Friday, May 23, 2008

Understanding US$130 Oil

Oil is now trading at $130 per barrel. There is a hearing in US to pinpoint the cause of the high price of oil. Yesterday night at 11pm almost every single gas station in Singapore increased their pump prices. My colleagues complain everyday during lunch about their petrol bills.

So far the fingers are pointing everywhere:

1. OPEC - did not increase production as demand rises.
2. Oil Companies - did not increase production.
3. China + India contributed to rise in demand.
4. USA did not tax oil prices enough to curb demand. In Europe the taxes are much higher.
5. Speculators.
6. Subsidies in various countries like Malaysia keeps the pump prices artifically low hence demand remain high in those countries.

Who is guilty? Why is oil trading at $130 and not $60?

The demand for oil is relatively inelastic in developed countries. You drive your car to work so if petrol prices rises by 10%, you still go to work by car. The demand remains about the same regardless of price so is the supply. Supply is close to capacity. There is also no shortage of oil, nowhere in the world are there reports of people queuing up for limited amounts of oil.

When it comes to rising oil prices, subsidy plays an important role in the rise. In countries like Indonesia and Malaysia, petrol is subsidised. This means the govt foots the bill as oil price increases and the drivers pay a low subsidised rate that they can afford. If there is no subsidy in developing countries, the demand will fall alot further because the income level is low and rising oil price will make it unaffordable causing demand to fall. In Singapore, petrol is still a small component of household spending, so the impact of higher prices is limited.

Are speculators to be blamed? Is there a bubble in oil?
Speculators are out to make money and many simply follow trends in price movements. The fact is at $130 per barrel, there has been no significant change in the demand or supply....so the speculators are saying "why not?"...lets push it higher and see what happens. $130 is suppose to hurt enough for consumers to change their habits but they still haven't due to subsidies in developing countries and high income in developed countries.

The good news is the Indonesian and Malaysian govts have announced that they "tak buleh tahan" the price increase and will slash subsidies. The Saudis will increase production slightly and the US will stop topping its strategic reserves. More govts are looking at the high price of oil as an important issue that has to be tackled and they are starting to be pro-active.

At $130, the total value of OPEC's known reserves is worth US$137 trillion. This means the OPEC nations have more than the total financial assets of the rest of world...the Chinese with all their success being the "workshop of the world" has only $1 trillion in reserves. I'm very sure OPEC nations will be very eager to encash all this selling at today's prices....so supply isn't going to fall even if oil price falls to $80 per barrel.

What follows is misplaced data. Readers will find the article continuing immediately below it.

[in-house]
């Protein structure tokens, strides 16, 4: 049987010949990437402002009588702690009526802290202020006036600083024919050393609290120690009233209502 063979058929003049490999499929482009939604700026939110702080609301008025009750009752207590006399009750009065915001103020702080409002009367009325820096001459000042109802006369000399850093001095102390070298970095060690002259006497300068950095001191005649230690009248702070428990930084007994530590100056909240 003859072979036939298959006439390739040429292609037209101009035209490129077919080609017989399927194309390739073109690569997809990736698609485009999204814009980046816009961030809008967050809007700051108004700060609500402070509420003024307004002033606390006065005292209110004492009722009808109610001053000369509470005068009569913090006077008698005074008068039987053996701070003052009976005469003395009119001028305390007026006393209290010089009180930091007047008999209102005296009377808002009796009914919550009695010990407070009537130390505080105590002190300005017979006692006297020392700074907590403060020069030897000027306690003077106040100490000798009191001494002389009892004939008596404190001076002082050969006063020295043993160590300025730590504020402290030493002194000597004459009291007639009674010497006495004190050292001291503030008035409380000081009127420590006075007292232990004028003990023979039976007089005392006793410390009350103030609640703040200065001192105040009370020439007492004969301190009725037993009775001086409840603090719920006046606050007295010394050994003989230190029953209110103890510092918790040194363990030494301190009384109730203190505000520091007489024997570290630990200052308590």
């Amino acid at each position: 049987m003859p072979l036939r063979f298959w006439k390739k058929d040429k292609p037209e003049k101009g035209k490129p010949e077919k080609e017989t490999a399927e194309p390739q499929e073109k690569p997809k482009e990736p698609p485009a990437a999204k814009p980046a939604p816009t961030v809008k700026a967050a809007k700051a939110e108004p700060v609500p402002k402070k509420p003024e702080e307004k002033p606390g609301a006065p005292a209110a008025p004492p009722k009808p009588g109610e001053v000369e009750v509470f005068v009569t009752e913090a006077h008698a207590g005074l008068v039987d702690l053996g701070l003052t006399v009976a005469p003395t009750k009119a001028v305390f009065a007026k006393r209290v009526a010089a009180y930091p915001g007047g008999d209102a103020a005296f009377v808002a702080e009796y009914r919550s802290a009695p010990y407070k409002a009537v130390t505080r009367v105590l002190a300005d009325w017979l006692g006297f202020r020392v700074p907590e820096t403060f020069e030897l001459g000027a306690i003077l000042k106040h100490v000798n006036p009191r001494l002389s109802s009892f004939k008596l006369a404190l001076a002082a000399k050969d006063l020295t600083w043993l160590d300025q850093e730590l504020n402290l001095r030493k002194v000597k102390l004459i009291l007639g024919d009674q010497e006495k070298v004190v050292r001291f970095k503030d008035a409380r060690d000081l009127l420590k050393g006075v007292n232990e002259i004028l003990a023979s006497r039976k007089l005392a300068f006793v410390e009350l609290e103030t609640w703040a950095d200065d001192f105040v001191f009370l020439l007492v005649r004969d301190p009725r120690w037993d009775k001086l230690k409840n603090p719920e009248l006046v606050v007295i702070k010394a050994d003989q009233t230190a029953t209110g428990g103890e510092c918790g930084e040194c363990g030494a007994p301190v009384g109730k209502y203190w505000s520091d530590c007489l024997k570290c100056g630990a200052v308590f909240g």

What is needed for oil prices to fall is a slight shift in the demand downwards, this will cause the inventories to buildup as OPEC maintains its production levels and speculators seeing there is no meat left in the oil rally start to sell. This will result in oil prices going down to a "reasonable" level below $100 per barrel.

Despite the reports we see frequently in the papers today about ever rising oil prices and analyst predictions that it will hit $200 per barrel, I believe oil prices will cool off soon.

14 comments:

Anonymous said...

oil us$135 liao leh... I also hope it will cool off within 3 months

Anonymous said...

There is no real shortage. Yet.
This is still a speculative bubble where price have little correlation with actual demand\supply.

What to do.

The first step is to wait for Bush and his cronies to get out of office and hopefully Iraq.

Step 2 is to pray very hard that the USA weans itself off its middle-east oil addiction and starts to invest in renewable energy.


NoName

Anonymous said...

It will be difficult for the USA to wean itself from total dependence on middle east oil because so much of its military power depends on oil. The whole military machinery of the USA will be crippled without oil, its planes, ships, tanks, trucks etc. You cannot possibly run a plane or tank on nuclear or battery power. So, even if Bush and his cronies get out of office, nothing will change in Iraq.

Anonymous said...

Aside from the fact that OPEC is now laughing its way to the bank, one possible positive outcome of the current situation is that it would drive nations to go into alternative fuel development seriously.

Lest we think such alternative fuel development is impractical, the following information might come as a surprise:

:: 19% of electricity in Denmark comes from wind power.

:: 40% of all the fuel that Brazilians pump into their vehicles is ethanol, which is produced from cheap sugarcane.

I believe human ingenuity has all along been capable of inventing viable alternative fuel.

However whether such new technologies would eventually be commercialized depend greatly on the stakeholders in the energy industry in a country - not just oil industrialists but also governments themselves.

Take Singapore for instance. Anyone who has glimpsed the massive oil refinery in Pulau Bukom will understand why for many years the Singapore govt has not shown much interest in alternative fuel research.

That is until a year back when our clever PM launched the investment into this and on the rationale that there is big money in it for Singapore.

What an apt example to show why the world is still captive to fossil fuel. It all about money for the govt . Otherwise why hurt the fossil fuel business which has proven to be such a fantastic cash cow for the govt and its oil industry partners?